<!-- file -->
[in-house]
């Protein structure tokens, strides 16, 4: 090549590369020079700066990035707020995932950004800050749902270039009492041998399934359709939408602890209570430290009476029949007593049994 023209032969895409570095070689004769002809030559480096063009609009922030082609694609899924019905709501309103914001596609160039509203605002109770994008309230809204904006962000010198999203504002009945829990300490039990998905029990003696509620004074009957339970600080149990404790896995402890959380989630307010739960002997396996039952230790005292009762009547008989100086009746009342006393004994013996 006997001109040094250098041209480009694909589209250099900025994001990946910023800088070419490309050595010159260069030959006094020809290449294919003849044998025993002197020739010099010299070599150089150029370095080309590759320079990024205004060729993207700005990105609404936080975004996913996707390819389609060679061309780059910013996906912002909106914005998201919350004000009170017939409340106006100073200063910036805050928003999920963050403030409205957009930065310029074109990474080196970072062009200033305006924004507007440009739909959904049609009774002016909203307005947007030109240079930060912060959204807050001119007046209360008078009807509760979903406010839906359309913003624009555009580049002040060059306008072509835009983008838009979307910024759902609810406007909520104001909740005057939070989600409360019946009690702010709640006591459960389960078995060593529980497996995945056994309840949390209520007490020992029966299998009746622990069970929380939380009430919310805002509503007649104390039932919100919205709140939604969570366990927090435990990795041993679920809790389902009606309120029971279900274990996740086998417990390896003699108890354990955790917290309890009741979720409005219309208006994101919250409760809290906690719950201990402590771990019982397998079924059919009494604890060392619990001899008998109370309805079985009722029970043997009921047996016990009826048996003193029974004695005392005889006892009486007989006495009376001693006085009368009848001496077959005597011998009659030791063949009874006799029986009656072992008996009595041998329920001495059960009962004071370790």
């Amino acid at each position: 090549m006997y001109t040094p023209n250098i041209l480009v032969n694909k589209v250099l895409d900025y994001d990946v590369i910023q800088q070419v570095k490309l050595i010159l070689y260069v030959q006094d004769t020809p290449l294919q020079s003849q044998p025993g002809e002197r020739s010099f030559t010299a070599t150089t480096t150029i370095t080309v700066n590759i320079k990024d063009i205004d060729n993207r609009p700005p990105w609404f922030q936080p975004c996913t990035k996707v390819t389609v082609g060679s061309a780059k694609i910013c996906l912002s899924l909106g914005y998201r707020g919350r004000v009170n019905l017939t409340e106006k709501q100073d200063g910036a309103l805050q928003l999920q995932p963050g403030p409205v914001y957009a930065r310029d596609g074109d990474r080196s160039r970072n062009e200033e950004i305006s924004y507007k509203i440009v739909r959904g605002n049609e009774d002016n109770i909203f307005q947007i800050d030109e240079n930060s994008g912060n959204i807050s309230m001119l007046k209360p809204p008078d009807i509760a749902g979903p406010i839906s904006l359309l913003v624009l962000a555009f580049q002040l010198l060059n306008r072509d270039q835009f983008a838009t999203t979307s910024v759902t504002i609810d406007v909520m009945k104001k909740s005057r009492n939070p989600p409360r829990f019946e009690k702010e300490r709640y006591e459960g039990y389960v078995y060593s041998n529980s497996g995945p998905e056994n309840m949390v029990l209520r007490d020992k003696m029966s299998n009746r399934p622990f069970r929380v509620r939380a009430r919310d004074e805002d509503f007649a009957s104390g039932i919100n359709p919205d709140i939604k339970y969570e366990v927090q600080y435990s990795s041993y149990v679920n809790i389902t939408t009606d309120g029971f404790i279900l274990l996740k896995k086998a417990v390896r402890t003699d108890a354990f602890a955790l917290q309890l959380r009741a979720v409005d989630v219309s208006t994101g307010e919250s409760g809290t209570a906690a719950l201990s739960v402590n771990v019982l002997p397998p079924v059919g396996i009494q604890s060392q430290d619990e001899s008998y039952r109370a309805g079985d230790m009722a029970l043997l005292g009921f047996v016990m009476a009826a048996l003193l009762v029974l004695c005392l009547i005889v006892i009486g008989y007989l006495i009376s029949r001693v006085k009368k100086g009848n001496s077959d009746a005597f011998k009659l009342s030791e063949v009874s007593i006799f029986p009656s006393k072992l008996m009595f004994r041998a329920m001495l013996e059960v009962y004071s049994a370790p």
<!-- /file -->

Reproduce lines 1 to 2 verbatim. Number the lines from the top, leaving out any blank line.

[in-house]
């Protein structure tokens, strides 16, 4: 090549590369020079700066990035707020995932950004800050749902270039009492041998399934359709939408602890209570430290009476029949007593049994 023209032969895409570095070689004769002809030559480096063009609009922030082609694609899924019905709501309103914001596609160039509203605002109770994008309230809204904006962000010198999203504002009945829990300490039990998905029990003696509620004074009957339970600080149990404790896995402890959380989630307010739960002997396996039952230790005292009762009547008989100086009746009342006393004994013996 006997001109040094250098041209480009694909589209250099900025994001990946910023800088070419490309050595010159260069030959006094020809290449294919003849044998025993002197020739010099010299070599150089150029370095080309590759320079990024205004060729993207700005990105609404936080975004996913996707390819389609060679061309780059910013996906912002909106914005998201919350004000009170017939409340106006100073200063910036805050928003999920963050403030409205957009930065310029074109990474080196970072062009200033305006924004507007440009739909959904049609009774002016909203307005947007030109240079930060912060959204807050001119007046209360008078009807509760979903406010839906359309913003624009555009580049002040060059306008072509835009983008838009979307910024759902609810406007909520104001909740005057939070989600409360019946009690702010709640006591459960389960078995060593529980497996995945056994309840949390209520007490020992029966299998009746622990069970929380939380009430919310805002509503007649104390039932919100919205709140939604969570366990927090435990990795041993679920809790389902009606309120029971279900274990996740086998417990390896003699108890354990955790917290309890009741979720409005219309208006994101919250409760809290906690719950201990402590771990019982397998079924059919009494604890060392619990001899008998109370309805079985009722029970043997009921047996016990009826048996003193029974004695005392005889006892009486007989006495009376001693006085009368009848001496077959005597011998009659030791063949009874006799029986009656072992008996009595041998329920001495059960009962004071370790």